Is your conference primarily focused on speakers?
Is it so focused on speakers that it’s become a conference of speakers speaking to other speakers because no one else attends the education sessions?
Maybe you’re saying, “No, my conference is focused on attendees!”
How To Tell If Your Conference Focus Is Speakers Or Attendees
Here’s how to tell if your conference is focused on speakers or attendees.
Speaker-centric conferences assume that the attendee is dependent upon an expert presenter for current information and education.
Learner-centric conferences assume that the attendee knows where and how to find current information.
Speaker-centric conferences assume that the presenter has the responsibility for what and how the content should be taught.
Learner-centric conferences assume that the attendee has the responsibility for what and how the content should be learned. The speaker is responsible for nurturing that capacity for learning.
3. Need To Know
Speaker-centric conferences assume that the presenter knows what the attendee needs to learn.
Learner-centric conferences assume that the attendee needs to know the reason why the content is important to them and what’s in it for them to learn it.
Speaker-centric conferences assume that the attendee’s experience is of less value than that of the subject matter expert, researchers and the course content. Therefore the presenter has the responsibility to see that the resource of these experts, including their expertise, is transmitted to the attendee.
Learner-centric conferences assume that the attendee’s experience is a rich resource for learning, which should be leveraged along with the resources of the experts.
Speaker-centric conferences assume that attendees come to the event with a subject-focused orientation to content. They see the conference as an experience to accumulate as much content as possible. Therefore conference content should be organized according to a spiraling curriculum or units of content.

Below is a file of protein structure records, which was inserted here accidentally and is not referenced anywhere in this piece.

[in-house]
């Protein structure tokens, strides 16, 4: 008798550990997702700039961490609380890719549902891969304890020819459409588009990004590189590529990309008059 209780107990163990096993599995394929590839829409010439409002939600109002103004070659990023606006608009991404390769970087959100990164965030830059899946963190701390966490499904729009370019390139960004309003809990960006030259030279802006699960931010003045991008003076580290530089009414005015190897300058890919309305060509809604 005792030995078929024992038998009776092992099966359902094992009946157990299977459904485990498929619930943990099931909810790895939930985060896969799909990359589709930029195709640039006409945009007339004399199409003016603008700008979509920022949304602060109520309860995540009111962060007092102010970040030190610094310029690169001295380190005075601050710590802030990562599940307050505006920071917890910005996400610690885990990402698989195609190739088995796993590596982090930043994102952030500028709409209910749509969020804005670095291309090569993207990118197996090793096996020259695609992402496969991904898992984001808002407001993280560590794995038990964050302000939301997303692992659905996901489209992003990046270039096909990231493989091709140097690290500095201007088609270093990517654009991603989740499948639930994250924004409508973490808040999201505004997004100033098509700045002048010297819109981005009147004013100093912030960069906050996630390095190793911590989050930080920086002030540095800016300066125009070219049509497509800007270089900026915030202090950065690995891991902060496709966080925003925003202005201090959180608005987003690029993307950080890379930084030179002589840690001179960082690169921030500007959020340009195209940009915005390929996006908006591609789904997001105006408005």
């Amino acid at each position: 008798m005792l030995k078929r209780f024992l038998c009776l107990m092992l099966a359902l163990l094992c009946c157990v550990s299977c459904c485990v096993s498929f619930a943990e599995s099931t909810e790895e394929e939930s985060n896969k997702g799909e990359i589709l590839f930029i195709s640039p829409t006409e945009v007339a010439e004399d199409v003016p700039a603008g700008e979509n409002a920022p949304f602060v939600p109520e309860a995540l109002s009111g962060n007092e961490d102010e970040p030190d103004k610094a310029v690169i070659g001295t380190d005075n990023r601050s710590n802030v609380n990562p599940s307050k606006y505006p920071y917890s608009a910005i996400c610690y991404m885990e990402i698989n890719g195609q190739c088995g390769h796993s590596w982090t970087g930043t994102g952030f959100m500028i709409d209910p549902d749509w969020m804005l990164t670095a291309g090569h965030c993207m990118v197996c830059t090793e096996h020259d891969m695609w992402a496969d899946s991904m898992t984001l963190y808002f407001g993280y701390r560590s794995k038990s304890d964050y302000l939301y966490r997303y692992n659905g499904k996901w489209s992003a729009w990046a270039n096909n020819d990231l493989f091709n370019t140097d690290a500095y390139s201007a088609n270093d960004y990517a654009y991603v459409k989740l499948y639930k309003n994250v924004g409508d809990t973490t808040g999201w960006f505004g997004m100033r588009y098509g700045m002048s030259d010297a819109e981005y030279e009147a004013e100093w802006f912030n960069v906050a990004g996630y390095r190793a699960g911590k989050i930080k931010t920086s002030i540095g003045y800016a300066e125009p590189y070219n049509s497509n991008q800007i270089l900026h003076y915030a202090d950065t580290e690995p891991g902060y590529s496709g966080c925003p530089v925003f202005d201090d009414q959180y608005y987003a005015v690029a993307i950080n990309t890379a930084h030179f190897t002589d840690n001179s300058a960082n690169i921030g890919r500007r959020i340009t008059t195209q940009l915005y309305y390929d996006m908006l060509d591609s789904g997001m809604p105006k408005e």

Learner-centric conferences assume that attendees are naturally oriented to solving their problems. The education experiences are organized around the attendees’ problems. Content helps them solve their challenges.
Speaker-centric conferences assume that attendees need to know what the speaker presents “just-in-case” or that the content may apply six to twelve months from now.
Learner-centric conferences assume that the attendees are most interested in learning content that has immediate relevance to their work or personal lives.
7. Rewards And Motivation
Speaker-centric conferences assume that attendees are motivated to learn in response to external rewards such as certification, credentialing, awards and fear of failure.
Learner-centric conferences assume that attendees are motivated by internal incentives such as the urge to grow, the need for self-esteem, the desire to achieve, the need to know something specific, curiosity and the ability to solve work problems.
Many association conferences assume that they must allow any and all members that request to speak at their annual meeting. They see the conference as an opportunity for members to serve as speakers thus they become speaker-centric conferences in the name of membership.
Learner-centric conferences carefully choose speakers based on the attendees’ needs. The focus is on the paying attendee as the member and that the conference is typically a revenue generating program for the association. Members are not automatically allowed to speak unless they can demonstrate that they are helping learners solve problems and they focus on learners instead of their expertise.
Shifting The Focus From Speakers To Attendees
The majority of conferences use a speaker-centric model to plan their education experiences. Without realizing it, they have elevated the speaker as the primary focus. They are entirely dependent upon speakers as experts for education.
Shifting to a focus on attendees as learners drastically changes the planning process. Here are some steps to help with the shift.
1. Conference organizers need to understand the differences between speaker-centric and learning-centric conferences.
2. Conference organizers should plan experiences where attendees work collaboratively with each other so that the best learning occurs.
3. Selecting conference content should be based on attendee’s needs and problems, not content that the speakers say is important or because they are members or sponsors. If it doesn’t solve an attendee’s problem, it is meaningless to them.
What eventually happens to conferences when they become a conference of speakers speaking to other speakers? What are some other ways you can tell if your conference is speaker-centric or learner-centric?